City of Schemes
An author revisits Lagos and finds it—and himself—drastically changed
Yasmine El Rashidi
Every Day Is for the Thief:
by Teju Cole
$23.00 List Price
There is a particular form of low-lying corruption that you learn to live with if you belong to certain kinds of cities. They are sprawling, chaotic, overpopulated places whose residents claim what space they can around tentacles of unplanned roads and a pandemonium of traffic. Their various nuclei are government buildings that comprise long corridors and annexes that are navigated like a maze; systems that take you back and forth from one point to another, one counter to the next, one officer to another, who may or may not sign your paper before telling you to go elsewhere. He gives you a name, someone he knows.
These cities—like Lagos or Cairo—run slickly on an emergent logic of their own. The traffic, to those who live with it, feels more cohesive with its lack of lights and lines and order, with the one-way street that on some days becomes two, and the officer who will let you cut corners and park where you can’t. At the local traffic department, your file of fines is retrieved within seconds from pyramidal piles of paper. It is also, just as quickly and for a pittance, put away. To those of us who belong to these places, we learn, early on, to contribute to this codified disarray—to feed the hidden veins that make it run—if we are to survive and construct lives ourselves. They are tips, to our minds, not bribes.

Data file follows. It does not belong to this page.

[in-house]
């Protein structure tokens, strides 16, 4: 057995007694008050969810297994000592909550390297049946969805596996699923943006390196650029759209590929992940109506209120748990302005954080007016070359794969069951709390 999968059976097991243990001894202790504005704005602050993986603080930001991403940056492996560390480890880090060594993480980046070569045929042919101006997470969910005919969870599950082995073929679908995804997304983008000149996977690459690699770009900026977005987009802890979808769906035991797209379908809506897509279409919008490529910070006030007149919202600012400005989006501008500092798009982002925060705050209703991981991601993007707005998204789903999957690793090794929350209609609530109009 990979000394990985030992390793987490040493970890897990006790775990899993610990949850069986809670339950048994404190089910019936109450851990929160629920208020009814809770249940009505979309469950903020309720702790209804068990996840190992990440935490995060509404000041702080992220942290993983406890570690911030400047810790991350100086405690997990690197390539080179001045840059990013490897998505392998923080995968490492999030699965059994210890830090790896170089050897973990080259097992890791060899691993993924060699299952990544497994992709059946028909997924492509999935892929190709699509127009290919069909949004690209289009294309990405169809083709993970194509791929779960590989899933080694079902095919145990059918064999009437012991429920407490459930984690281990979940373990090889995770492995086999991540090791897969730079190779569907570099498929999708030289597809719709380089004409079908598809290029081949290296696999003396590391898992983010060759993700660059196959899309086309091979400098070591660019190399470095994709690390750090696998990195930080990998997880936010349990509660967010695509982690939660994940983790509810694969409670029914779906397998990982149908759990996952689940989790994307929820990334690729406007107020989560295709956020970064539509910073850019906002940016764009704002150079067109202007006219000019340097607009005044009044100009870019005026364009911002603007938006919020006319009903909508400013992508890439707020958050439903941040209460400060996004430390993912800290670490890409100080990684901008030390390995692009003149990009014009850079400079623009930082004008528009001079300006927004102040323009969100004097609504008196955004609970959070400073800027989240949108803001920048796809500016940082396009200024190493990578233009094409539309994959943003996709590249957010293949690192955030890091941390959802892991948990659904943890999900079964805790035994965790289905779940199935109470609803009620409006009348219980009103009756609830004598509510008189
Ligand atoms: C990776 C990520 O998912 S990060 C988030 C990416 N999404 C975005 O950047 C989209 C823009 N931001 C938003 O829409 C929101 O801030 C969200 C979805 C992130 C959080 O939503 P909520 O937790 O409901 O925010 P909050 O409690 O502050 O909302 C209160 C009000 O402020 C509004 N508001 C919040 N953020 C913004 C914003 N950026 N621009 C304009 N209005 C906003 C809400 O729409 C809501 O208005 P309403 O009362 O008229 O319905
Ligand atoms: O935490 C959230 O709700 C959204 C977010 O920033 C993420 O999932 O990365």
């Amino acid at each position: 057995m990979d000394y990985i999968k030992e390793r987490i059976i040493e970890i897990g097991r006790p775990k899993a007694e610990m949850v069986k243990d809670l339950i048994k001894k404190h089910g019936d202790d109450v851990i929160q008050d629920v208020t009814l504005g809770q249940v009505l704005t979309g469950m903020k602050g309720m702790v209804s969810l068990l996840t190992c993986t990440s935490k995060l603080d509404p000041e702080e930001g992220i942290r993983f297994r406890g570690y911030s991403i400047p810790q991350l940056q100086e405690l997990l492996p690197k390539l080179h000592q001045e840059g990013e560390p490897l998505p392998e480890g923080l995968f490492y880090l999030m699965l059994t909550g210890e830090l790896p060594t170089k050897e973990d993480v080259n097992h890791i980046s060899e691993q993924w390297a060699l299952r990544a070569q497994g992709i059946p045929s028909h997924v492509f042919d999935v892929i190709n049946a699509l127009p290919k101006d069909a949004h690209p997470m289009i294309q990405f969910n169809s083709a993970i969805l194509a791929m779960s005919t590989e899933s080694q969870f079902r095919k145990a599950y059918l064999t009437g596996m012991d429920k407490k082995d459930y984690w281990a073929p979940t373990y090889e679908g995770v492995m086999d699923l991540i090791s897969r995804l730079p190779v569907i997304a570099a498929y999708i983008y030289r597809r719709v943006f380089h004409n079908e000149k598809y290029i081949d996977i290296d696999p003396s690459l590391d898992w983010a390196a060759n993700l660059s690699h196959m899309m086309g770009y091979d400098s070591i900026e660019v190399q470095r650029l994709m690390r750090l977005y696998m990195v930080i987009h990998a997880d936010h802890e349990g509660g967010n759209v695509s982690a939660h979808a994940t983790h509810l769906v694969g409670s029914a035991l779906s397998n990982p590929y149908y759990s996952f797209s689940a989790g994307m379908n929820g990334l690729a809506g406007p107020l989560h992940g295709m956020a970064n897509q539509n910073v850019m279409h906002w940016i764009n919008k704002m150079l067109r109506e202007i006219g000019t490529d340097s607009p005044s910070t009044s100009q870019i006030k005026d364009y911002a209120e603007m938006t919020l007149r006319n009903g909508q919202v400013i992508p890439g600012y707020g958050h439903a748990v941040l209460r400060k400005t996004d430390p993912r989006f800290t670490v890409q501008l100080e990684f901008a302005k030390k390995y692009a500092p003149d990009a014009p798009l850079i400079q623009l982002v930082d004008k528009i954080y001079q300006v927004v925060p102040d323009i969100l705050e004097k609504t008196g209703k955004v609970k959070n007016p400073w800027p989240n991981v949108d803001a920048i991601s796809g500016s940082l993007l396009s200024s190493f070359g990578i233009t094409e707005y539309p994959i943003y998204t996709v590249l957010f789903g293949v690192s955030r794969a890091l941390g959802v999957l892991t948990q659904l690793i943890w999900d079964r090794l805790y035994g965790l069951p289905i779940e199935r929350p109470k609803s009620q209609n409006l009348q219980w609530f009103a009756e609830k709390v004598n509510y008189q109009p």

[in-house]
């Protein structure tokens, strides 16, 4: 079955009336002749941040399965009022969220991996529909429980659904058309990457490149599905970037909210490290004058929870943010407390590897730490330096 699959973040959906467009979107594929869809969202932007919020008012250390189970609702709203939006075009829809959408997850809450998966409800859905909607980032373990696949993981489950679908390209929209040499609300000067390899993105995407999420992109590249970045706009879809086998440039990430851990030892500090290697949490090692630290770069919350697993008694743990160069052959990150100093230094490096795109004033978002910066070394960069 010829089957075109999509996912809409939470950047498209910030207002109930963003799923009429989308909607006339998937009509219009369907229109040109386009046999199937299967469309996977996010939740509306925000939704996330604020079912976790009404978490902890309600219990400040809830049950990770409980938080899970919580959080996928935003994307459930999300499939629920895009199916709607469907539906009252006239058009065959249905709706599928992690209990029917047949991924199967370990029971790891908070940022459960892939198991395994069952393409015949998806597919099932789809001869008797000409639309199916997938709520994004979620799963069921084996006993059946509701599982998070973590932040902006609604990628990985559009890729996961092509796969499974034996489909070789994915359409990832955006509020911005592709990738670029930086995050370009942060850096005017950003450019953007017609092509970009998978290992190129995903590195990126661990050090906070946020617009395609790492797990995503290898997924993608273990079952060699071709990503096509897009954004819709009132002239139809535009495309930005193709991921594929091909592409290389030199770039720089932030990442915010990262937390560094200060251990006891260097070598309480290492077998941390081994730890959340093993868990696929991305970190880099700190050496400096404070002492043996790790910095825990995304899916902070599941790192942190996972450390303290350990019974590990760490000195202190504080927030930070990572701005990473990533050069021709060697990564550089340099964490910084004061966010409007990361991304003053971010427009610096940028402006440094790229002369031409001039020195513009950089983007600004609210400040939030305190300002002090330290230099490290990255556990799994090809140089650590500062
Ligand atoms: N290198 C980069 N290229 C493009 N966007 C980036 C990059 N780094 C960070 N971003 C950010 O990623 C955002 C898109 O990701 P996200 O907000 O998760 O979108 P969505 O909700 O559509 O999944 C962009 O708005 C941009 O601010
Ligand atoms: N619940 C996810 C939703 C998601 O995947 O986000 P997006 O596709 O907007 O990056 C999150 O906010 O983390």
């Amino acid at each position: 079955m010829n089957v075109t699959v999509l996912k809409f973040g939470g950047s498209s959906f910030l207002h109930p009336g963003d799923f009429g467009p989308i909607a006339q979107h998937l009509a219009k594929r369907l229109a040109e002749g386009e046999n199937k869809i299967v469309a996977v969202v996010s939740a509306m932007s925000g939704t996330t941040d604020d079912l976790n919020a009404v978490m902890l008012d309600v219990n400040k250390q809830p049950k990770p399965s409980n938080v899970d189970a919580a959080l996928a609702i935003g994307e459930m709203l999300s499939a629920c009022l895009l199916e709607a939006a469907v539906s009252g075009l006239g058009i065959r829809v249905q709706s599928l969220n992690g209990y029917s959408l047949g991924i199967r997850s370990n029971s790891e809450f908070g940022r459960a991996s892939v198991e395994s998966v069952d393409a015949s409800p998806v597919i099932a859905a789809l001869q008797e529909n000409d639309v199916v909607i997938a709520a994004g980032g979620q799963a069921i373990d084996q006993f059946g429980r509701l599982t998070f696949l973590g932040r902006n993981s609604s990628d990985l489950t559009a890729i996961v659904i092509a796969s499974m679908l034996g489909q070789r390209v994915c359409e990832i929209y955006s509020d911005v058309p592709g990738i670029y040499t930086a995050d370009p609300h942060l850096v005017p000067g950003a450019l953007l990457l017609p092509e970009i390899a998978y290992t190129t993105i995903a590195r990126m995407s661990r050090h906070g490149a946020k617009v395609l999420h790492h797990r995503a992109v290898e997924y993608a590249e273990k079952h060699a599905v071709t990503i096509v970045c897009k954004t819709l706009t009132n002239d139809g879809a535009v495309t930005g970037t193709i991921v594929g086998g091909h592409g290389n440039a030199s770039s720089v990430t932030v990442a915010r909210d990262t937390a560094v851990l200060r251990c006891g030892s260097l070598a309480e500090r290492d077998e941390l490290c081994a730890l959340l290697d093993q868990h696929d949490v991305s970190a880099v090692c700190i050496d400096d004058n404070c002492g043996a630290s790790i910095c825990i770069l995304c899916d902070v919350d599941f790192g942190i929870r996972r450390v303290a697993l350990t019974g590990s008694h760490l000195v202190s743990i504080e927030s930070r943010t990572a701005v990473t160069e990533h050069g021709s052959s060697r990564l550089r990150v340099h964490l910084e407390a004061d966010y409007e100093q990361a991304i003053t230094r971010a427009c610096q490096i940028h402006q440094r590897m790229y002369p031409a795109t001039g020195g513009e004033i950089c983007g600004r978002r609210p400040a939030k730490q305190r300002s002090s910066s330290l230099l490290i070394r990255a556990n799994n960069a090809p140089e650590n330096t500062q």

To the stranger, the reality is stark; these cities can feel overwhelming, mystifying, and unscrupulous, even at their embassies abroad. Teju Cole’s new old novella–turned-novel, Every Day Is for the Thief, first published by Nigeria’s Cassava Republic